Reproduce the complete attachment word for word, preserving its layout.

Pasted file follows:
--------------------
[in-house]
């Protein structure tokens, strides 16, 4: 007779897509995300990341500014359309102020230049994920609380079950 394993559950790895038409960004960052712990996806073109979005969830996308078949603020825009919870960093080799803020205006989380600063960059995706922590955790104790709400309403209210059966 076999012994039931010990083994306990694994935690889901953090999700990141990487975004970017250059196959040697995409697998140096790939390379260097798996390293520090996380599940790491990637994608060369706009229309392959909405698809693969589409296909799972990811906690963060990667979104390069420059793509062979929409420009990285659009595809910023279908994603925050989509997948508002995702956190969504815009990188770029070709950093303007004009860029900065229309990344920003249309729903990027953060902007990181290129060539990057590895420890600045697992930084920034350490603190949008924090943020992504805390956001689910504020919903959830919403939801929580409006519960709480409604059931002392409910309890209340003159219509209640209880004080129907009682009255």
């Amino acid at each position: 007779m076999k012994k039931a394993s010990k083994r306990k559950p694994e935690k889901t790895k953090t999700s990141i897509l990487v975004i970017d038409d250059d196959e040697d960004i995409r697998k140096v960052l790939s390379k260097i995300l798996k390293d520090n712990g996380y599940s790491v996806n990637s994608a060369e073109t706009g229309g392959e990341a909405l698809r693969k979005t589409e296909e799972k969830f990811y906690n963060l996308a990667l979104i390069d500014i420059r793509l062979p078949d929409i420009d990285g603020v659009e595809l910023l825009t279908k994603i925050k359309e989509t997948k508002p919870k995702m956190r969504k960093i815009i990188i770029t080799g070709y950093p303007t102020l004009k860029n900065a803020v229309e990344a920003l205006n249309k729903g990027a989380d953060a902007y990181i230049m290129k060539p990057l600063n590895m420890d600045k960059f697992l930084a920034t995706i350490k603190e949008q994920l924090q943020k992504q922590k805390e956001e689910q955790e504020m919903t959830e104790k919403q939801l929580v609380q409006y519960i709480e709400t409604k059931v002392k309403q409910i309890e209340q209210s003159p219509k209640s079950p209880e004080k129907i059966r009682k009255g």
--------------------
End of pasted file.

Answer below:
[in-house]
């Protein structure tokens, strides 16, 4: 007779897509995300990341500014359309102020230049994920609380079950 394993559950790895038409960004960052712990996806073109979005969830996308078949603020825009919870960093080799803020205006989380600063960059995706922590955790104790709400309403209210059966 076999012994039931010990083994306990694994935690889901953090999700990141990487975004970017250059196959040697995409697998140096790939390379260097798996390293520090996380599940790491990637994608060369706009229309392959909405698809693969589409296909799972990811906690963060990667979104390069420059793509062979929409420009990285659009595809910023279908994603925050989509997948508002995702956190969504815009990188770029070709950093303007004009860029900065229309990344920003249309729903990027953060902007990181290129060539990057590895420890600045697992930084920034350490603190949008924090943020992504805390956001689910504020919903959830919403939801929580409006519960709480409604059931002392409910309890209340003159219509209640209880004080129907009682009255």
């Amino acid at each position: 007779m076999k012994k039931a394993s010990k083994r306990k559950p694994e935690k889901t790895k953090t999700s990141i897509l990487v975004i970017d038409d250059d196959e040697d960004i995409r697998k140096v960052l790939s390379k260097i995300l798996k390293d520090n712990g996380y599940s790491v996806n990637s994608a060369e073109t706009g229309g392959e990341a909405l698809r693969k979005t589409e296909e799972k969830f990811y906690n963060l996308a990667l979104i390069d500014i420059r793509l062979p078949d929409i420009d990285g603020v659009e595809l910023l825009t279908k994603i925050k359309e989509t997948k508002p919870k995702m956190r969504k960093i815009i990188i770029t080799g070709y950093p303007t102020l004009k860029n900065a803020v229309e990344a920003l205006n249309k729903g990027a989380d953060a902007y990181i230049m290129k060539p990057l600063n590895m420890d600045k960059f697992l930084a920034t995706i350490k603190e949008q994920l924090q943020k992504q922590k805390e956001e689910q955790e504020m919903t959830e104790k919403q939801l929580v609380q409006y519960i709480e709400t409604k059931v002392k309403q409910i309890e209340q209210s003159p219509k209640s079950p209880e004080k129907i059966r009682k009255g």